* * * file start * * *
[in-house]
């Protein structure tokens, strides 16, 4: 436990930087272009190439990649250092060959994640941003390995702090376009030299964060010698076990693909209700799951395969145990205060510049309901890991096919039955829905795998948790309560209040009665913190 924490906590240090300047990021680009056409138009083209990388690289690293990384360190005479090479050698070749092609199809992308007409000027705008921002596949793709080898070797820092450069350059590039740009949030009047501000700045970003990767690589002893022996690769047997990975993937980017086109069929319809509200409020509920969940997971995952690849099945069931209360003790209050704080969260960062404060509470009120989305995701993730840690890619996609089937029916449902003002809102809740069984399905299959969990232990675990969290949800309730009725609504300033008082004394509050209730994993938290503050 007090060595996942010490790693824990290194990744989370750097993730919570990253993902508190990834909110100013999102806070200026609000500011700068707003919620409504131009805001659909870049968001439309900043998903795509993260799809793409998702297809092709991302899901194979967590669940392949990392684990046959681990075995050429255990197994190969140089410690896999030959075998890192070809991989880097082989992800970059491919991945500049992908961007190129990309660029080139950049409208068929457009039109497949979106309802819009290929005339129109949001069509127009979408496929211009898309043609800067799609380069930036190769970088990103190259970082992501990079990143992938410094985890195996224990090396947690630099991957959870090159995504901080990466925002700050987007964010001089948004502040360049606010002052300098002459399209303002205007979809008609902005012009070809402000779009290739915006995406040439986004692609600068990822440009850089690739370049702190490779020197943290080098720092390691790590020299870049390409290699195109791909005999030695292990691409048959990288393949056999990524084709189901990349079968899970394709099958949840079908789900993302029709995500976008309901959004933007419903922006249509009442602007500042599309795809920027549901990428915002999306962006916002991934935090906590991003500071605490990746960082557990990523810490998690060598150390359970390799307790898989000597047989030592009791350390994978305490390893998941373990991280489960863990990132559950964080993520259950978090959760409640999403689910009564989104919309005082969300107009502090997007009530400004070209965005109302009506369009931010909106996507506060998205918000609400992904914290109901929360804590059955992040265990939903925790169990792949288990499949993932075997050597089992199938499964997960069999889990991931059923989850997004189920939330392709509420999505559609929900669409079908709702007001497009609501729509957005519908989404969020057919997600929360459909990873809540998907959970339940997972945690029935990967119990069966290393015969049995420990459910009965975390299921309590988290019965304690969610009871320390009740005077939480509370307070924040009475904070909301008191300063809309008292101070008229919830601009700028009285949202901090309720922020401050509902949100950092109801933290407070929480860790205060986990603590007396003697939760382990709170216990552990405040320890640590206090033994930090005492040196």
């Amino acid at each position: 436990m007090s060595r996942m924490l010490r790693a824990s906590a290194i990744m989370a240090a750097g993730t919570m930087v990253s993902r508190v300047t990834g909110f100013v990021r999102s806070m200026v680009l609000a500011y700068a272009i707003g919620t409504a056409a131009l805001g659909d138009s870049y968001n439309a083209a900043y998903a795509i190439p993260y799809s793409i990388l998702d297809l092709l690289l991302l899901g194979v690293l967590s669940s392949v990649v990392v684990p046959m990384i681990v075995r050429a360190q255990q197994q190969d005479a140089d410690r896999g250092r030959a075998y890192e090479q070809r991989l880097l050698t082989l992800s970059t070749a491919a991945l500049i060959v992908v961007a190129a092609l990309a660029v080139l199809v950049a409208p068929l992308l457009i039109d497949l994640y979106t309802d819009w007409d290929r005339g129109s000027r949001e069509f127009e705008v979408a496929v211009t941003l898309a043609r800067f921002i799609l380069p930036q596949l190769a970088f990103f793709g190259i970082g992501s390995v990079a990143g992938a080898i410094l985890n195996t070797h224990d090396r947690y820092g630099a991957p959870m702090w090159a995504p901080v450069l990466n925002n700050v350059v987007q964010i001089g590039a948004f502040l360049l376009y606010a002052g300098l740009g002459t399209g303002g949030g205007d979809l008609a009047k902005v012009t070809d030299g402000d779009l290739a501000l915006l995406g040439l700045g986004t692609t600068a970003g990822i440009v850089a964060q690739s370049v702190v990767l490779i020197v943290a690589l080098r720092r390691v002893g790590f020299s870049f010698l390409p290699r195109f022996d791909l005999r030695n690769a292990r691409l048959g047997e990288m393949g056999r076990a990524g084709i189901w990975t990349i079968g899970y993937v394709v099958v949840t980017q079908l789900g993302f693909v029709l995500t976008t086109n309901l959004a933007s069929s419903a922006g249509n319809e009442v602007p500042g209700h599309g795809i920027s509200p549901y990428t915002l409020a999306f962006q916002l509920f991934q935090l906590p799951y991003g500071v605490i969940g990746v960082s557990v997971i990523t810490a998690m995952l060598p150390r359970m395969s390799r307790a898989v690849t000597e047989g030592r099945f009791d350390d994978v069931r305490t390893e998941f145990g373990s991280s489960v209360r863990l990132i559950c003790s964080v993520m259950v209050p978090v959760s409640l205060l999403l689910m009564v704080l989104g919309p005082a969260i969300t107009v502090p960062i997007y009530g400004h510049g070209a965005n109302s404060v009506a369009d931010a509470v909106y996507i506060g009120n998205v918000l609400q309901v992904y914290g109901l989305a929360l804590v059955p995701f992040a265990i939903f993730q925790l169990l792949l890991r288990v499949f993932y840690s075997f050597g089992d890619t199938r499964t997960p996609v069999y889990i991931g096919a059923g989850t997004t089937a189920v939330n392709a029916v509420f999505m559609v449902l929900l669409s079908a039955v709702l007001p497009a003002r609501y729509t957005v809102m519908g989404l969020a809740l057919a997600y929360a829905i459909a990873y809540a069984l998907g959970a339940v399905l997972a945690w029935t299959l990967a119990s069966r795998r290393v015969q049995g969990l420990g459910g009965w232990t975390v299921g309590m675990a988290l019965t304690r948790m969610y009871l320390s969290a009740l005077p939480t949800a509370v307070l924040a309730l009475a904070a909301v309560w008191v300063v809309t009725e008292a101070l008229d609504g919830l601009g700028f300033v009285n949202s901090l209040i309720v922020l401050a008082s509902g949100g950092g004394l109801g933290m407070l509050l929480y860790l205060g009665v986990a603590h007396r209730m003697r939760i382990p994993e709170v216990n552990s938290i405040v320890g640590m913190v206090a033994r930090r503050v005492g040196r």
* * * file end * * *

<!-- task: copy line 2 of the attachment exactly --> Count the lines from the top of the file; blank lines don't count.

């Protein structure tokens, strides 16, 4: 436990930087272009190439990649250092060959994640941003390995702090376009030299964060010698076990693909209700799951395969145990205060510049309901890991096919039955829905795998948790309560209040009665913190 924490906590240090300047990021680009056409138009083209990388690289690293990384360190005479090479050698070749092609199809992308007409000027705008921002596949793709080898070797820092450069350059590039740009949030009047501000700045970003990767690589002893022996690769047997990975993937980017086109069929319809509200409020509920969940997971995952690849099945069931209360003790209050704080969260960062404060509470009120989305995701993730840690890619996609089937029916449902003002809102809740069984399905299959969990232990675990969290949800309730009725609504300033008082004394509050209730994993938290503050 007090060595996942010490790693824990290194990744989370750097993730919570990253993902508190990834909110100013999102806070200026609000500011700068707003919620409504131009805001659909870049968001439309900043998903795509993260799809793409998702297809092709991302899901194979967590669940392949990392684990046959681990075995050429255990197994190969140089410690896999030959075998890192070809991989880097082989992800970059491919991945500049992908961007190129990309660029080139950049409208068929457009039109497949979106309802819009290929005339129109949001069509127009979408496929211009898309043609800067799609380069930036190769970088990103190259970082992501990079990143992938410094985890195996224990090396947690630099991957959870090159995504901080990466925002700050987007964010001089948004502040360049606010002052300098002459399209303002205007979809008609902005012009070809402000779009290739915006995406040439986004692609600068990822440009850089690739370049702190490779020197943290080098720092390691790590020299870049390409290699195109791909005999030695292990691409048959990288393949056999990524084709189901990349079968899970394709099958949840079908789900993302029709995500976008309901959004933007419903922006249509009442602007500042599309795809920027549901990428915002999306962006916002991934935090906590991003500071605490990746960082557990990523810490998690060598150390359970390799307790898989000597047989030592009791350390994978305490390893998941373990991280489960863990990132559950964080993520259950978090959760409640999403689910009564989104919309005082969300107009502090997007009530400004070209965005109302009506369009931010909106996507506060998205918000609400992904914290109901929360804590059955992040265990939903925790169990792949288990499949993932075997050597089992199938499964997960069999889990991931059923989850997004189920939330392709509420999505559609929900669409079908709702007001497009609501729509957005519908989404969020057919997600929360459909990873809540998907959970339940997972945690029935990967119990069966290393015969049995420990459910009965975390299921309590988290019965304690969610009871320390009740005077939480509370307070924040009475904070909301008191300063809309008292101070008229919830601009700028009285949202901090309720922020401050509902949100950092109801933290407070929480860790205060986990603590007396003697939760382990709170216990552990405040320890640590206090033994930090005492040196």